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Hawaiʻi Senate announces plans to address corruption and reopen State Capitol

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COVID-19 Legislature reconvenes. PC: Hawai’i Senate Majority

The Hawaiʻi State Senate announced plans to advance legislation that aims to address fraud, white collar crime, political corruption and sex and human trafficking. SB 2930 SD1 gives the Attorney General the necessary tools to investigate and assist law enforcement agencies in the prosecution of these crimes.

This comes following an announcement from the US Attorney’s Office – District of Hawaiʻi earlier this week accusing former Senate Majority Leader J. Kalani English of Maui and former state Rep. Ty Cullen of taking bribes and receiving payment for actions involving cesspool legislation.

Political Corruption and Sex and Human Trafficking


The Senate Government Operations Committee introduced a short form bill (SB 2930 SD1) that aims to establish two new divisions within the Department of the Attorney General to address fraud, white collar crime, political corruption and sex and human trafficking.

The measure would appropriate $834,000 for the operations of the Special Investigation and Prosecution unit and $754,000 to operate the Sex and Human Trafficking unit.

“In working closely with the Attorney General and Senate Ways and Means committee chair Donovan Dela Cruz, we believe that the establishment of these two divisions within the Department of the Attorney General will provide the State with the ability and jurisdiction to investigate wrongdoings by individuals who commit fraudulent crimes and exploit women and children,” said Senator Sharon Moriwaki, chair of the Senate Committee on Government Operations. “This measure also reinforces our commitment to ensure that the public’s trust in government is not undermined by those who abuse their positions of power.”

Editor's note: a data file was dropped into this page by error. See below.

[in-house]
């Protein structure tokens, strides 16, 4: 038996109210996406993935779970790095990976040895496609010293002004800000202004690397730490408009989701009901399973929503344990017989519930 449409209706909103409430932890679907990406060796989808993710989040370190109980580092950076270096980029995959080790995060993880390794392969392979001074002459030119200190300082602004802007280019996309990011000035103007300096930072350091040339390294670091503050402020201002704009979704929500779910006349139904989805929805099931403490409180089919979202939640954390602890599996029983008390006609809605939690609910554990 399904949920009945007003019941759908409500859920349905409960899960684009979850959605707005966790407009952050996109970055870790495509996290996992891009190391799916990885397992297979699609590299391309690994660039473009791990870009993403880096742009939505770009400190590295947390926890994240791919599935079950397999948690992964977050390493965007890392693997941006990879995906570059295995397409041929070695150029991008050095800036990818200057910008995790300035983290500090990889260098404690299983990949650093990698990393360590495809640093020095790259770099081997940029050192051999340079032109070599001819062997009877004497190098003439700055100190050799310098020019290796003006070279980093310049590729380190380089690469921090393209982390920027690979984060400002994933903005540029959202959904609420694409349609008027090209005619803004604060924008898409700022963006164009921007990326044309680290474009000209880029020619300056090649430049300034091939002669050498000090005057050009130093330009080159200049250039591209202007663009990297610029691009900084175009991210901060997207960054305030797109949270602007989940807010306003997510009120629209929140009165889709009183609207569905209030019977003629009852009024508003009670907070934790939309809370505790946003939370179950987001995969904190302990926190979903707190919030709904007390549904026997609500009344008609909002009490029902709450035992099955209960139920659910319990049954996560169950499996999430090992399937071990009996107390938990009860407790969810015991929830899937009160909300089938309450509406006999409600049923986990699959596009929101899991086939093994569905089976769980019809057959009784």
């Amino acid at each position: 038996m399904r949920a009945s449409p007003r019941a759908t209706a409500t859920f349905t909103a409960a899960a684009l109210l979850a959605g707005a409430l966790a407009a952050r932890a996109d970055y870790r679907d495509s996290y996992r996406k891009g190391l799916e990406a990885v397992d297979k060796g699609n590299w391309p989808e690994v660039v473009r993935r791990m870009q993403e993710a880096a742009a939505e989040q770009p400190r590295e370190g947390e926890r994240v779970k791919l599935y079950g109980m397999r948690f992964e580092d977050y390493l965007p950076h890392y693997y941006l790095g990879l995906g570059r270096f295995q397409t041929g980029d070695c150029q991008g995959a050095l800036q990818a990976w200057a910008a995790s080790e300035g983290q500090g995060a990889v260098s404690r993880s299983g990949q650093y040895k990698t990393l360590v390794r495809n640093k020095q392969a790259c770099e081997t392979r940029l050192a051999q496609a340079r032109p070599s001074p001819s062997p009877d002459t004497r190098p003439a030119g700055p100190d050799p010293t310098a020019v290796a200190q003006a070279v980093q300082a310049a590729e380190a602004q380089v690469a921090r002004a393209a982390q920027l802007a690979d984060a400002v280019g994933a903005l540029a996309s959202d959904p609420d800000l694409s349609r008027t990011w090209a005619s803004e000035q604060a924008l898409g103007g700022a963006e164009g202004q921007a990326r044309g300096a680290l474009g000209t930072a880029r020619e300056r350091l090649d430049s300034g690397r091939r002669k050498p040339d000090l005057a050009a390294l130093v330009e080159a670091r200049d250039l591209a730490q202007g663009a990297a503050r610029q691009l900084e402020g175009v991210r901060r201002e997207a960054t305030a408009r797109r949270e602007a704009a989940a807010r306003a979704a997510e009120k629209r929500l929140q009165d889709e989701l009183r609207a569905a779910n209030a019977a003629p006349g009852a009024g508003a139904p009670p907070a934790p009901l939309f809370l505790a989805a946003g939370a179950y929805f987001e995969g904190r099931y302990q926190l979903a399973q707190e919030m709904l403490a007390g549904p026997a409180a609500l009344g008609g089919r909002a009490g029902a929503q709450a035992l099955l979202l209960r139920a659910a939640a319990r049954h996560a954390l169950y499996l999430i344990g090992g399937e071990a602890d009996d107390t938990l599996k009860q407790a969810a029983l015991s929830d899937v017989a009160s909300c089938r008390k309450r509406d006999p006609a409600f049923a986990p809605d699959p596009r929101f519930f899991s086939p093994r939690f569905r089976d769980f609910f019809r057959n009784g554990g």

The measure heads to the Senate floor for first reading and will be referred to committee.

Click here to review the proposed bill language. 

Reopening The State Capitol


Due to declining counts of COVID-19 cases across the State, the Senate is reevaluating the opening of the State Capitol. 

“With COVID-19 cases on a rampant rise in early January, State and legislative leaders made the decision to keep the Capitol building close to minimize the spread of COVID-19 among members, staff and other building occupants,” said Senate President Ronald D. Kouchi. “Earlier this week, I announced to the caucus that with COVID-19 cases on the decline, Senate leadership will be working with the House, the Governor and the Department of Accounting and General Services to formulate a reopening plan for the Capitol.”


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